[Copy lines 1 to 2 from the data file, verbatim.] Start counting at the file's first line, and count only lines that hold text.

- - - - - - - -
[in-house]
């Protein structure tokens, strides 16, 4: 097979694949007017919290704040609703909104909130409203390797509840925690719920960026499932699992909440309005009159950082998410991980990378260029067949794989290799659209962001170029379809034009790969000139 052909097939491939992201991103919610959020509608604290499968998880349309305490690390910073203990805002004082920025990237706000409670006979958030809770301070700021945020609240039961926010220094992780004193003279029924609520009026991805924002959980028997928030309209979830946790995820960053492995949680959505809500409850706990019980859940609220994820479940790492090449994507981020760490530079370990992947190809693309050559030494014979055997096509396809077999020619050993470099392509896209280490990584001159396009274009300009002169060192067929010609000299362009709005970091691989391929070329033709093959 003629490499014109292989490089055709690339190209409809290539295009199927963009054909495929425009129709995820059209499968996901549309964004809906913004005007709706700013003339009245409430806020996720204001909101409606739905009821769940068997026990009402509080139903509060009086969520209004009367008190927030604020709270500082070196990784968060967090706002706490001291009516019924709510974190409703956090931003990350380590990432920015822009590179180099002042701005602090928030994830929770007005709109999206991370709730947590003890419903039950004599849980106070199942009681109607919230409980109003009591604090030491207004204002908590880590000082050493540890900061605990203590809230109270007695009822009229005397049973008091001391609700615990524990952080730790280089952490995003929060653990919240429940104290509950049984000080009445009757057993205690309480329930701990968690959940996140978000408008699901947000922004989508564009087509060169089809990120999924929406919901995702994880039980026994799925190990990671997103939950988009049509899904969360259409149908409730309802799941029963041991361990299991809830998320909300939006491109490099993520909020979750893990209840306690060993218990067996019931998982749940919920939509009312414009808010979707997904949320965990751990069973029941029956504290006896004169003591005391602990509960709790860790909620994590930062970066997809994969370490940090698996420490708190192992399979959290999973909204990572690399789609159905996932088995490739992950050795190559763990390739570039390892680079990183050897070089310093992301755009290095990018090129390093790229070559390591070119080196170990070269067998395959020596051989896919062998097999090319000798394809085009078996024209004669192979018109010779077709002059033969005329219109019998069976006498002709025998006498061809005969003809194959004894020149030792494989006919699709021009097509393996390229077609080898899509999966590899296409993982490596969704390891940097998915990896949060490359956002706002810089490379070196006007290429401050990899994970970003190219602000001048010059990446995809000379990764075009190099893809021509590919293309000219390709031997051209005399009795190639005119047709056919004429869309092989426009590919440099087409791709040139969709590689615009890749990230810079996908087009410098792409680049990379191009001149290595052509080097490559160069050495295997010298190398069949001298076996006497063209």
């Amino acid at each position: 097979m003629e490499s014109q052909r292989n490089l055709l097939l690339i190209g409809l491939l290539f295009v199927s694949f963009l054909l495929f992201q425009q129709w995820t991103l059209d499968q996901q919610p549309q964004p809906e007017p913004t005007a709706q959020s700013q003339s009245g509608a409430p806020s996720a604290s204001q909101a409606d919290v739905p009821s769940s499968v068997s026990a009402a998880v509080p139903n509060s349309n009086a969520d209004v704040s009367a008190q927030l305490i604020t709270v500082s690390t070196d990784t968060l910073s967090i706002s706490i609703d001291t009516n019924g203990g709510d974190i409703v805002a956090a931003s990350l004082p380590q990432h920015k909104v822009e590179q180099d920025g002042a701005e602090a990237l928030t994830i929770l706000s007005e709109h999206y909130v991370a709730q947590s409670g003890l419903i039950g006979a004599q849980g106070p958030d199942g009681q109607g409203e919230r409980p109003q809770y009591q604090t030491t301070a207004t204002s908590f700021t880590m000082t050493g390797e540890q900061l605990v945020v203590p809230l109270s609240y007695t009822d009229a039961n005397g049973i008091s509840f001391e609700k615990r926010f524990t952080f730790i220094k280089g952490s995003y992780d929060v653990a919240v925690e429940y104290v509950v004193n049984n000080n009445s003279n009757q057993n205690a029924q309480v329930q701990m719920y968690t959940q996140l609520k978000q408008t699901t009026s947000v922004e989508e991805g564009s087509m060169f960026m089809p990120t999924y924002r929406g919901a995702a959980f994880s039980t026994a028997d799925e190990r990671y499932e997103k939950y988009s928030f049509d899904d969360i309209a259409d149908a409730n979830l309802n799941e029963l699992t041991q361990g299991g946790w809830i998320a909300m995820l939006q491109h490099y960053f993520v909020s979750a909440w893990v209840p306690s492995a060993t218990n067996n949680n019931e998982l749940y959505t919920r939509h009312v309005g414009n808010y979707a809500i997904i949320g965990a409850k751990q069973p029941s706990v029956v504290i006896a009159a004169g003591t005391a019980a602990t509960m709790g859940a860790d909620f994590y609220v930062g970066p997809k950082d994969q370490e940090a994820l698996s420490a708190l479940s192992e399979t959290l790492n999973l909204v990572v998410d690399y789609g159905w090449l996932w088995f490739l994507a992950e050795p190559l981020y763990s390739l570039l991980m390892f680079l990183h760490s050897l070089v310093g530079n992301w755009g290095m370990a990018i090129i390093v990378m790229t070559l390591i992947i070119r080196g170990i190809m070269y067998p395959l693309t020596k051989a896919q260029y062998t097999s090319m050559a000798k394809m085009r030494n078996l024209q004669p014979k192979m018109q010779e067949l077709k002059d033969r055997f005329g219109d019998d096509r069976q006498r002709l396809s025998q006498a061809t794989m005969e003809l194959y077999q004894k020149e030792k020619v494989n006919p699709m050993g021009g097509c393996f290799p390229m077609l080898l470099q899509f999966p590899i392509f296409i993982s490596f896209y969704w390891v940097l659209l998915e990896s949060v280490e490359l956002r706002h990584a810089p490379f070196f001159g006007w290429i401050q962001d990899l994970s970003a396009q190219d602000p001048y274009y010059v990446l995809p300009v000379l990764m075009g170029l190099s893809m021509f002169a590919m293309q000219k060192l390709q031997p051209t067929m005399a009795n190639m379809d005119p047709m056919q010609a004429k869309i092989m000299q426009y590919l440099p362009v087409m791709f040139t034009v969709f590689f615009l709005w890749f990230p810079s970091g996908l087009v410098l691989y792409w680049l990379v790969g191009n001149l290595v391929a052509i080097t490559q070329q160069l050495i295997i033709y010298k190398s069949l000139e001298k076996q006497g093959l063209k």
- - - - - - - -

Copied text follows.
[in-house]
């Protein structure tokens, strides 16, 4: 097979694949007017919290704040609703909104909130409203390797509840925690719920960026499932699992909440309005009159950082998410991980990378260029067949794989290799659209962001170029379809034009790969000139 052909097939491939992201991103919610959020509608604290499968998880349309305490690390910073203990805002004082920025990237706000409670006979958030809770301070700021945020609240039961926010220094992780004193003279029924609520009026991805924002959980028997928030309209979830946790995820960053492995949680959505809500409850706990019980859940609220994820479940790492090449994507981020760490530079370990992947190809693309050559030494014979055997096509396809077999020619050993470099392509896209280490990584001159396009274009300009002169060192067929010609000299362009709005970091691989391929070329033709093959 003629490499014109292989490089055709690339190209409809290539295009199927963009054909495929425009129709995820059209499968996901549309964004809906913004005007709706700013003339009245409430806020996720204001909101409606739905009821769940068997026990009402509080139903509060009086969520209004009367008190927030604020709270500082070196990784968060967090706002706490001291009516019924709510974190409703956090931003990350380590990432920015822009590179180099002042701005602090928030994830929770007005709109999206991370709730947590003890419903039950004599849980106070199942009681109607919230409980109003009591604090030491207004204002908590880590000082050493540890900061605990203590809230109270007695009822009229005397049973008091001391609700615990524990952080730790280089952490995003929060653990919240429940104290509950049984000080009445009757057993205690309480329930701990968690959940996140978000408008699901947000922004989508564009087509060169089809990120999924929406919901995702994880039980026994799925190990990671997103939950988009049509899904969360259409149908409730309802799941029963041991361990299991809830998320909300939006491109490099993520909020979750893990209840306690060993218990067996019931998982749940919920939509009312414009808010979707997904949320965990751990069973029941029956504290006896004169003591005391602990509960709790860790909620994590930062970066997809994969370490940090698996420490708190192992399979959290999973909204990572690399789609159905996932088995490739992950050795190559763990390739570039390892680079990183050897070089310093992301755009290095990018090129390093790229070559390591070119080196170990070269067998395959020596051989896919062998097999090319000798394809085009078996024209004669192979018109010779077709002059033969005329219109019998069976006498002709025998006498061809005969003809194959004894020149030792494989006919699709021009097509393996390229077609080898899509999966590899296409993982490596969704390891940097998915990896949060490359956002706002810089490379070196006007290429401050990899994970970003190219602000001048010059990446995809000379990764075009190099893809021509590919293309000219390709031997051209005399009795190639005119047709056919004429869309092989426009590919440099087409791709040139969709590689615009890749990230810079996908087009410098792409680049990379191009001149290595052509080097490559160069050495295997010298190398069949001298076996006497063209």